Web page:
The ‘bright sunny day’ speaks of this enlightenment but the part of the phrase which says ‘should be like’ is far more revealing as to the ‘art’ of the treatment. Presumably this is what treatments should be like, but do not by definition necessarily achieve (I am all too aware of this from my personal experience as a practitioner). Surely this is where the ‘art’ of the practitioner comes into play. This artistry is evident to anyone fortunate enough to have experienced the difference between treatments from a master as to that applied by a novice.

In the 61st chapter of the Nan Jing the differences in abilities are explained wherein the hierarchy existing amongst practitioners is extrapolated.

“A Spirit looks at the patient and knows his illness…A Sage looks at the patient and listens to him to know his illness….An Artisan looks at his patient, listens and asks him to know his illness….. A Skilled Workman finally feels the vessels and, in addition, must look at the patient, listen to him and ask him, only then does he know about his illness.”

Nan Jing (Classic of Difficult Issues, translated by Paul U. Unschuld).

In order to attain a Spirit’s flair for treatment requires more than the core set of skills belonging to the ‘Skilled Workman’. It takes an artist’s eye, for it is stated, a ‘Spirit’ is able to determine illness through looking alone. Further into the commentaries of the same chapter, Hua Shou says ‘Spirit implies subtlety and sophistication. Sage implies penetration and understanding’. Subtlety and sophistication transforms the application of penetrative understanding into more effective treatments, into, as the saying goes, ‘the clouds parting’.

The highest ‘art’ of acupuncture practice requires the height of subtlety and sophistication according to Hua Shou. It’s not too hard to imagine that a wisdom comes to us as our medical journey starts with barely being able to thread a needle into a guide tube, working our way up to at least the state of skilled craftsmen. Like any profession, practical skill sets are attained through repetition but with acupuncture and perhaps it is because it is an art; the wisdom to put those skills into practice is achieved primarily through clinical experience mixed with that indefinable element of spirit or heart. One particular pearl of wisdom, illustrating the development of the art of acupuncture put into practice was illustrated on the cover of NAJOM in July 2011, Vol 18, no 52. The calligraphy on the cover art says ‘kokoro waza’ or ‘technique and heart’.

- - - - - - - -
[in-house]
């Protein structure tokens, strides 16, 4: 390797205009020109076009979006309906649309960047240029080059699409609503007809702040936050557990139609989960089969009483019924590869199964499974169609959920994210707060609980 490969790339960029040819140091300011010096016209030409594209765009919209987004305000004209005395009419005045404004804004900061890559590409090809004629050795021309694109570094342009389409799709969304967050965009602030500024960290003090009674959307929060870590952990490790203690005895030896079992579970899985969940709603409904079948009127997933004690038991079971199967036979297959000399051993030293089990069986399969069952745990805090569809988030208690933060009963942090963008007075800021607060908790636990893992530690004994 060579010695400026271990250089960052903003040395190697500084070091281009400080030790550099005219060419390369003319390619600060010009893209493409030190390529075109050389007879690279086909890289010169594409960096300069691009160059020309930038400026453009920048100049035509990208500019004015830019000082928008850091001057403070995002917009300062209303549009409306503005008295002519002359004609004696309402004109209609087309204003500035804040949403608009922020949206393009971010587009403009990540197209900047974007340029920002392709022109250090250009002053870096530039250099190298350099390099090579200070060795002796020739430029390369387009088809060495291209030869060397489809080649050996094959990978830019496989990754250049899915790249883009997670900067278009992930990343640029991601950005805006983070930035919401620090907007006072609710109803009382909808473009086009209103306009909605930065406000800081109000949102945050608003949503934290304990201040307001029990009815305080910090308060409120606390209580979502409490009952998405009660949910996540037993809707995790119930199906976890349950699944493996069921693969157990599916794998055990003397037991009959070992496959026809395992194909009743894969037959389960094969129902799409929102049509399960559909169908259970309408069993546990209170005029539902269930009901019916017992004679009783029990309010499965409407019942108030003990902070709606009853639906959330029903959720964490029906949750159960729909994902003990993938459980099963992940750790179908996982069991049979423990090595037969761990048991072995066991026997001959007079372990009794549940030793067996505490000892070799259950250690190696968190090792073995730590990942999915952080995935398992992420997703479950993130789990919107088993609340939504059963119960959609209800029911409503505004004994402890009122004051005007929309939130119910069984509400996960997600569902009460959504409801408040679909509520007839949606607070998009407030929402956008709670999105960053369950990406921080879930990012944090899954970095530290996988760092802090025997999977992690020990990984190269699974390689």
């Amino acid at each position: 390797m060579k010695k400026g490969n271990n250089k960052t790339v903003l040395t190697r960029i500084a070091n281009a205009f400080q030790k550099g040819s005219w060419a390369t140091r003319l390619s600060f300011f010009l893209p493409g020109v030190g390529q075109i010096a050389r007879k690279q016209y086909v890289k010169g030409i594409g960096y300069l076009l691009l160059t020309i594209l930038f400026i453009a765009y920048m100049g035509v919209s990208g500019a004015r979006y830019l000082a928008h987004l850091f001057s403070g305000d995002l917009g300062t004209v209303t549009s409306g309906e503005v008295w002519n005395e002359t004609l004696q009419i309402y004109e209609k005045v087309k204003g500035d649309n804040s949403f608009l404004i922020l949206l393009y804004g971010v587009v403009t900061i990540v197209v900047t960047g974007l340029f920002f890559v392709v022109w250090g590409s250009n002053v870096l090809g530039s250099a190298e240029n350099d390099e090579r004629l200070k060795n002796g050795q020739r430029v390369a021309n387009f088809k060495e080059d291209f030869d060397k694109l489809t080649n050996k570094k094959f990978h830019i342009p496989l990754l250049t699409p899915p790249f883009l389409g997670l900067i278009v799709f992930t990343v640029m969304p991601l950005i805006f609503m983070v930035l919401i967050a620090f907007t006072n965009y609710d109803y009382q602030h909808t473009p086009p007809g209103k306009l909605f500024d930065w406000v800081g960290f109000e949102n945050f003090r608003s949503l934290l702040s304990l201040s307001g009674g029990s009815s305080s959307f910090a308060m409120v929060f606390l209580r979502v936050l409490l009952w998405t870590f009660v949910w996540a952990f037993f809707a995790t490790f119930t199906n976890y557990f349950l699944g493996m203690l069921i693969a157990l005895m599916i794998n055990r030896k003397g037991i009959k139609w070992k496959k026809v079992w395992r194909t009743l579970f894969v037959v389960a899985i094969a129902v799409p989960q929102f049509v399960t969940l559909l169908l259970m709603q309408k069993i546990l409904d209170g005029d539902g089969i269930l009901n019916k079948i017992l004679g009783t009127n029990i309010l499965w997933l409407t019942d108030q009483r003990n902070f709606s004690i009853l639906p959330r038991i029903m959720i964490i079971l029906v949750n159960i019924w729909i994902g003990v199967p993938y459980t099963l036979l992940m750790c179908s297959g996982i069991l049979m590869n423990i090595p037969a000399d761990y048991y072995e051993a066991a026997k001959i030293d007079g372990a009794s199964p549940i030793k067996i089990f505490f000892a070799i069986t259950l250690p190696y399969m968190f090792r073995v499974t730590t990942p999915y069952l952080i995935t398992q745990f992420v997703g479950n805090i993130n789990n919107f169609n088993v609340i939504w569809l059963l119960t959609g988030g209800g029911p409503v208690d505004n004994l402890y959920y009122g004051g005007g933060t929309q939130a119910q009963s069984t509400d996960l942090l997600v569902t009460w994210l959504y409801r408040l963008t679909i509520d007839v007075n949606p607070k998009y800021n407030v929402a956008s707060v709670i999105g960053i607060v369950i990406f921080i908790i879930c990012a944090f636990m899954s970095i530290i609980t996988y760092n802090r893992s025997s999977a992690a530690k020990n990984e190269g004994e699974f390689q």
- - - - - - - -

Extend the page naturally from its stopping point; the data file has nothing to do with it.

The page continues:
Surely it is that very part of the equation, the spirit or the heart of a treatment that makes our medicine an ‘art’. I know from my own observations of painting and sculpture that it is the sprit/heart of the artwork that makes it great, technical ability alone does not make for great art. The addition of heart to a treatment connects the artist practitioner to their canvass patient; it is what makes a treatment ‘part the clouds to reveal the bright sunny day’. This, I believe is what is meant by the phrase, the art of acupuncture wherein the ‘art’ is in the kokoro waza of the practitioner’s treatment.